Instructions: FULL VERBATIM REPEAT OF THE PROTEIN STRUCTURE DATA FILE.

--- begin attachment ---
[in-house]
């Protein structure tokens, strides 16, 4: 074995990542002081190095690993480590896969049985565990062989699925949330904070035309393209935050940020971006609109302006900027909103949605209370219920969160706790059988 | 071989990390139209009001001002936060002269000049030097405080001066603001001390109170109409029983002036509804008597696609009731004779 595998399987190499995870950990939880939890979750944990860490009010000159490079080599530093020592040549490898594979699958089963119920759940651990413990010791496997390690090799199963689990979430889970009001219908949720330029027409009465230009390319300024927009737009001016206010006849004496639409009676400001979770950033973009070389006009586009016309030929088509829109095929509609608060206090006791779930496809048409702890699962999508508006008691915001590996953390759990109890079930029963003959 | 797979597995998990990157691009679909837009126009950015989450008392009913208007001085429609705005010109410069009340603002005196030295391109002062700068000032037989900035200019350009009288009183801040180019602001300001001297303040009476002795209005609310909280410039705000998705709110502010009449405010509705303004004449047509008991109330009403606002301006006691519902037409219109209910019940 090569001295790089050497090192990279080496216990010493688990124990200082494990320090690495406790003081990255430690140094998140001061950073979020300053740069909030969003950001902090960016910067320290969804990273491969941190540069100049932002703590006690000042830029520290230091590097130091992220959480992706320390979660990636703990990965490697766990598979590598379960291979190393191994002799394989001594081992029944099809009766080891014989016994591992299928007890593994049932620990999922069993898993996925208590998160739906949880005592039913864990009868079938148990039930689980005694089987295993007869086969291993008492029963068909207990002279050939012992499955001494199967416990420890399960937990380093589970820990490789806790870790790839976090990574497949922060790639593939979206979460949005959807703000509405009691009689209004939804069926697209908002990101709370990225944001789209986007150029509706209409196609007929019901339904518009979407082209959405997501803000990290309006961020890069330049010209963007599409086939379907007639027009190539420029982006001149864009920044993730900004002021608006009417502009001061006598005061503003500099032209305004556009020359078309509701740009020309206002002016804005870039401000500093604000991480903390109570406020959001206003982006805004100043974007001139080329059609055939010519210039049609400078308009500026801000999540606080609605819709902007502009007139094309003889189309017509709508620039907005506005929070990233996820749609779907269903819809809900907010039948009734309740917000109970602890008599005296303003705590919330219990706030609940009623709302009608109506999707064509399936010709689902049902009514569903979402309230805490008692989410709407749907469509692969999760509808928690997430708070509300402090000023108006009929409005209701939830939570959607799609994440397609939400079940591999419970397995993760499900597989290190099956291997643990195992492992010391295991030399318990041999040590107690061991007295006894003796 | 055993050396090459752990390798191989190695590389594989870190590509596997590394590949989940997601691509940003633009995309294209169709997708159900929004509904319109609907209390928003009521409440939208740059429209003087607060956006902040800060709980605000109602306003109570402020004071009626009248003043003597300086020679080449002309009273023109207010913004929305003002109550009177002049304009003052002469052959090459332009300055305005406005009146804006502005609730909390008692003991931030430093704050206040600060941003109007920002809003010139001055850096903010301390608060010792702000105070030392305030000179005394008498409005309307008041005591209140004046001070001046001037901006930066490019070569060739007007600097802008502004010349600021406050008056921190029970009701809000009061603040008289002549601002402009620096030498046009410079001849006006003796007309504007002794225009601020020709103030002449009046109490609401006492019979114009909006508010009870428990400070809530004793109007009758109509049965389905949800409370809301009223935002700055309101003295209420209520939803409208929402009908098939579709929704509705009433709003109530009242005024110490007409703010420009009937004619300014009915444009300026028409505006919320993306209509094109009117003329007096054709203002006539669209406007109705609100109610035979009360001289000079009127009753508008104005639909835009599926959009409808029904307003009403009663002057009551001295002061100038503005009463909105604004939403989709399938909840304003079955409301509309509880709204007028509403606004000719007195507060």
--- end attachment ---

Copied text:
[in-house]
């Protein structure tokens, strides 16, 4: 074995990542002081190095690993480590896969049985565990062989699925949330904070035309393209935050940020971006609109302006900027909103949605209370219920969160706790059988 | 071989990390139209009001001002936060002269000049030097405080001066603001001390109170109409029983002036509804008597696609009731004779 595998399987190499995870950990939880939890979750944990860490009010000159490079080599530093020592040549490898594979699958089963119920759940651990413990010791496997390690090799199963689990979430889970009001219908949720330029027409009465230009390319300024927009737009001016206010006849004496639409009676400001979770950033973009070389006009586009016309030929088509829109095929509609608060206090006791779930496809048409702890699962999508508006008691915001590996953390759990109890079930029963003959 | 797979597995998990990157691009679909837009126009950015989450008392009913208007001085429609705005010109410069009340603002005196030295391109002062700068000032037989900035200019350009009288009183801040180019602001300001001297303040009476002795209005609310909280410039705000998705709110502010009449405010509705303004004449047509008991109330009403606002301006006691519902037409219109209910019940 090569001295790089050497090192990279080496216990010493688990124990200082494990320090690495406790003081990255430690140094998140001061950073979020300053740069909030969003950001902090960016910067320290969804990273491969941190540069100049932002703590006690000042830029520290230091590097130091992220959480992706320390979660990636703990990965490697766990598979590598379960291979190393191994002799394989001594081992029944099809009766080891014989016994591992299928007890593994049932620990999922069993898993996925208590998160739906949880005592039913864990009868079938148990039930689980005694089987295993007869086969291993008492029963068909207990002279050939012992499955001494199967416990420890399960937990380093589970820990490789806790870790790839976090990574497949922060790639593939979206979460949005959807703000509405009691009689209004939804069926697209908002990101709370990225944001789209986007150029509706209409196609007929019901339904518009979407082209959405997501803000990290309006961020890069330049010209963007599409086939379907007639027009190539420029982006001149864009920044993730900004002021608006009417502009001061006598005061503003500099032209305004556009020359078309509701740009020309206002002016804005870039401000500093604000991480903390109570406020959001206003982006805004100043974007001139080329059609055939010519210039049609400078308009500026801000999540606080609605819709902007502009007139094309003889189309017509709508620039907005506005929070990233996820749609779907269903819809809900907010039948009734309740917000109970602890008599005296303003705590919330219990706030609940009623709302009608109506999707064509399936010709689902049902009514569903979402309230805490008692989410709407749907469509692969999760509808928690997430708070509300402090000023108006009929409005209701939830939570959607799609994440397609939400079940591999419970397995993760499900597989290190099956291997643990195992492992010391295991030399318990041999040590107690061991007295006894003796 | 055993050396090459752990390798191989190695590389594989870190590509596997590394590949989940997601691509940003633009995309294209169709997708159900929004509904319109609907209390928003009521409440939208740059429209003087607060956006902040800060709980605000109602306003109570402020004071009626009248003043003597300086020679080449002309009273023109207010913004929305003002109550009177002049304009003052002469052959090459332009300055305005406005009146804006502005609730909390008692003991931030430093704050206040600060941003109007920002809003010139001055850096903010301390608060010792702000105070030392305030000179005394008498409005309307008041005591209140004046001070001046001037901006930066490019070569060739007007600097802008502004010349600021406050008056921190029970009701809000009061603040008289002549601002402009620096030498046009410079001849006006003796007309504007002794225009601020020709103030002449009046109490609401006492019979114009909006508010009870428990400070809530004793109007009758109509049965389905949800409370809301009223935002700055309101003295209420209520939803409208929402009908098939579709929704509705009433709003109530009242005024110490007409703010420009009937004619300014009915444009300026028409505006919320993306209509094109009117003329007096054709203002006539669209406007109705609100109610035979009360001289000079009127009753508008104005639909835009599926959009409808029904307003009403009663002057009551001295002061100038503005009463909105604004939403989709399938909840304003079955409301509309509880709204007028509403606004000719007195507060």